New Clause 9 - Operating licences: conditions: information

Gambling Bill – in a Public Bill Committee at 10:00 am on 11th January 2005.

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'(1) A condition attached to an operating licence by virtue of section 71 or 74 may require the provision of information of a specified kind to—

(a) the Commission, or

(b) another specified person or class of person.

(2) A condition attached by virtue of this section may, in particular—

(a) relate to information about the use made of facilities provided in accordance with the operating licence;

(b) require a person to provide any information that he suspects may—

(i) relate to the commission of an offence under this Act,

(ii) relate to a breach of a rule applied by a sporting or other body, or

(iii) lead to the making of an order under section 315.'.—[Mr. Caborn]

Brought up, and read the First time.

Photo of Richard Caborn Richard Caborn Minister of State (Sport and Tourism), Department for Culture, Media & Sport

I beg to move, That the clause be read a Second time.

Although the new clause applies to all operating licence holders, it may be helpful to consider it with betting exchanges in mind. It is essential to ensure that the gambling commission has the teeth to do its job properly. At present, clause 115 requires licence holders to provide information only to the   commission. However, it is essential that betting operators share information with others, including sporting authorities. That information may include details of suspicious betting patterns on an event or the identity of an account holder suspected of having access to inside information about a sport.

Sharing information is vital if we are to provide adequate safeguards for consumers and protect the integrity of sport. The new clause brings in stringent requirements on betting exchanges, giving the commission the power to force them to surrender information to the relevant authority.

Photo of Mr Richard Page Mr Richard Page Conservative, South West Hertfordshire

I am grateful for the Minister's explanation. For gaming in this country to advance, we must ensure that we have the cleanest and most open operations in the world. Without that we will not attract the revenues that are out there in the world. I am sure that that revenue will come to this country once people know that we continue to operate a rigorous, open and honest gambling regime.

I ask the Minister to be a little more detailed in his explanation of the requirements for operators to register and to provide details. Will those requirements apply exclusively to betting exchanges or will other gambling operators, such as bookmakers, also be required to release all the names of their credit customers? To what extent will the gambling commission have the power to go into all of those bodies?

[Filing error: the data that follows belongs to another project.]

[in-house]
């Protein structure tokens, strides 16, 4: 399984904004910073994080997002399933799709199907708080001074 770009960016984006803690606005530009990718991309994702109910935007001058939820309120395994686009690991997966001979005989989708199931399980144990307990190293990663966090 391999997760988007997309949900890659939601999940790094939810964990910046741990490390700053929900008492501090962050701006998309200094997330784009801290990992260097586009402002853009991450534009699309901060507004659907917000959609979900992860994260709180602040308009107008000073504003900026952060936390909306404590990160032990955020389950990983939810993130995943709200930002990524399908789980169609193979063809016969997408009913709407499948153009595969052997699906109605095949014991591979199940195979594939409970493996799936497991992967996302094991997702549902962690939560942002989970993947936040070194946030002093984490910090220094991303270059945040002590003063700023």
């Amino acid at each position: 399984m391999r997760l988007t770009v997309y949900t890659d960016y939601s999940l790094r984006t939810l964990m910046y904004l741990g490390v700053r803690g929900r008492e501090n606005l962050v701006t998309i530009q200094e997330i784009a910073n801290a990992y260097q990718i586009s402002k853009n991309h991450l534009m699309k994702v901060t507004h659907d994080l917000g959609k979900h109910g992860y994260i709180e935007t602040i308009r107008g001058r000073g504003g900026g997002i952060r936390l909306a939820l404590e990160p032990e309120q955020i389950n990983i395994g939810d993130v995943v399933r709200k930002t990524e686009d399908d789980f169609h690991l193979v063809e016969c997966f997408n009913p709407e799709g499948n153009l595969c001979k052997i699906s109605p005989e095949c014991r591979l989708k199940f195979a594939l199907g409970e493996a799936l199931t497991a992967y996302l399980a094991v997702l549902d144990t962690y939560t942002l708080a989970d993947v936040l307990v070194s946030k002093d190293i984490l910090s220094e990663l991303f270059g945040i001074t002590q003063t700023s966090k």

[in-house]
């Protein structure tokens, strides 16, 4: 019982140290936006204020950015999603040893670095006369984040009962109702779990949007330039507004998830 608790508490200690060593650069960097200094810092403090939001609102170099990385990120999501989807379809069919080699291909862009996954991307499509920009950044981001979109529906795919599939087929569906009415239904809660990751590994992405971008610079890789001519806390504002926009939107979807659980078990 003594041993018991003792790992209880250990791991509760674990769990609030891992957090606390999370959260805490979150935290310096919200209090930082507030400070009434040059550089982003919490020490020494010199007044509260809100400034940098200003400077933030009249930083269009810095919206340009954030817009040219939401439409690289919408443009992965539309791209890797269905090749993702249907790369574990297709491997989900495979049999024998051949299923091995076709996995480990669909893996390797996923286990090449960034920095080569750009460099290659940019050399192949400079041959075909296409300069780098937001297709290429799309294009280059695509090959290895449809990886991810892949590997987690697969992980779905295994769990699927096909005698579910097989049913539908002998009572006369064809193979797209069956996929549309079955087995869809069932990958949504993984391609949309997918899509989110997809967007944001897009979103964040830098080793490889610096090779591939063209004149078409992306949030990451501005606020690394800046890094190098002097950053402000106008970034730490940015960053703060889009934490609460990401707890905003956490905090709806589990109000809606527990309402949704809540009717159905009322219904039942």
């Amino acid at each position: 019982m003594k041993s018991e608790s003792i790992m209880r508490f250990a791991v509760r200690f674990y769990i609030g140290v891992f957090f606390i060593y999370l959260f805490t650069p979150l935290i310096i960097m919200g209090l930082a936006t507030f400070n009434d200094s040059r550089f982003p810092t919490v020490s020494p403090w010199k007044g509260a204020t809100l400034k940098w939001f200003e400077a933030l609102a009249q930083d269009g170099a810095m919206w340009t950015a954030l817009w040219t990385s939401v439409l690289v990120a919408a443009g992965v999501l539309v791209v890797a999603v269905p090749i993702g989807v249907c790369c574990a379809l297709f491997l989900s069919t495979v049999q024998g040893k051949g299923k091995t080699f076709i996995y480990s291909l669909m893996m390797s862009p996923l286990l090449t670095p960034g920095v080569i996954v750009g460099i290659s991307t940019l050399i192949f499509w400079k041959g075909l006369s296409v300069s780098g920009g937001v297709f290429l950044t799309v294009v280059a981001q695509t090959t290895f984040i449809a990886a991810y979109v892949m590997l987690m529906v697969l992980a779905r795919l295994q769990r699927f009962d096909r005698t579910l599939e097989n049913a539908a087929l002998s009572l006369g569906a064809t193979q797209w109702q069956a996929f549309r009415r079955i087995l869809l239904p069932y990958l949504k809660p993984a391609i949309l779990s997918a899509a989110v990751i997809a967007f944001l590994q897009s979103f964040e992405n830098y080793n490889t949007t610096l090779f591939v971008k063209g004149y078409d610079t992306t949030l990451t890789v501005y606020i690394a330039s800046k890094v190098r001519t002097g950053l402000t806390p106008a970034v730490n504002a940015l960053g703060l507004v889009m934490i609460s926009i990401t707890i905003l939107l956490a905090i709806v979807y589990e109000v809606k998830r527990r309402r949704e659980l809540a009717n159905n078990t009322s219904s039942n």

Betting exchanges have created an audit trail that did not previously exist. I welcome that audit trail, and I think that it is to the benefit of racing, although it obviously extends into other areas of gambling. To what extent will the clause influence the regime of following and checking those taking part in gambling?

Photo of Richard Caborn Richard Caborn Minister of State (Sport and Tourism), Department for Culture, Media & Sport

The detail of the requirement is for the commission to settle. I have said many times during the deliberations of the Committee that we are setting up a regulator, and we are giving effective powers to that regulator. The gambling commission has powers and the clause will settle in detail how it uses them. It has clear terms of reference to follow, and will act within them.

The provision is not singling out betting exchanges; it applies to all licences held in gambling and betting. I gave betting exchanges as an example, but the provisions cover all those who are licensed.

Photo of Mr Richard Page Mr Richard Page Conservative, South West Hertfordshire

The Minister again makes a point that has been a bone of contention and a worry to me. We are giving blanket permission to the regulator inside the gambling commission, and his or her terms of reference will come in due course through secondary legislation. I wonder whether that is desirable. Should we not have on the face of the Bill the limits, controls and powers of the regulator? At the moment, we seem to be giving a carte blanche to the regulator, enabling it to do whatever it wishes subject to regulations following at a later date.  

Photo of Richard Caborn Richard Caborn Minister of State (Sport and Tourism), Department for Culture, Media & Sport

That is unfair. What we have done about the powers of the commission is laid out in the Bill. We have included the checks and balances and described where the commission can be challenged if it is deemed to be acting irresponsibly. As the hon. Gentleman said when questioning the new clause, we have to keep integrity in the industry; that is paramount.

Our aim is to translate the 1968 Act into the modern setting, which the Bill will do. At the heart of that process is the integrity of the industry. We are ensuring that the commission has the powers to act in a fast-moving industry in a way that was not possible under the 1968 Act. It is right that we grant those powers, but we must include in the Bill the necessary checks if it is deemed that the gambling commission is acting irresponsibly.

Question put and agreed to.

Clause read a Second time, and added to the Bill.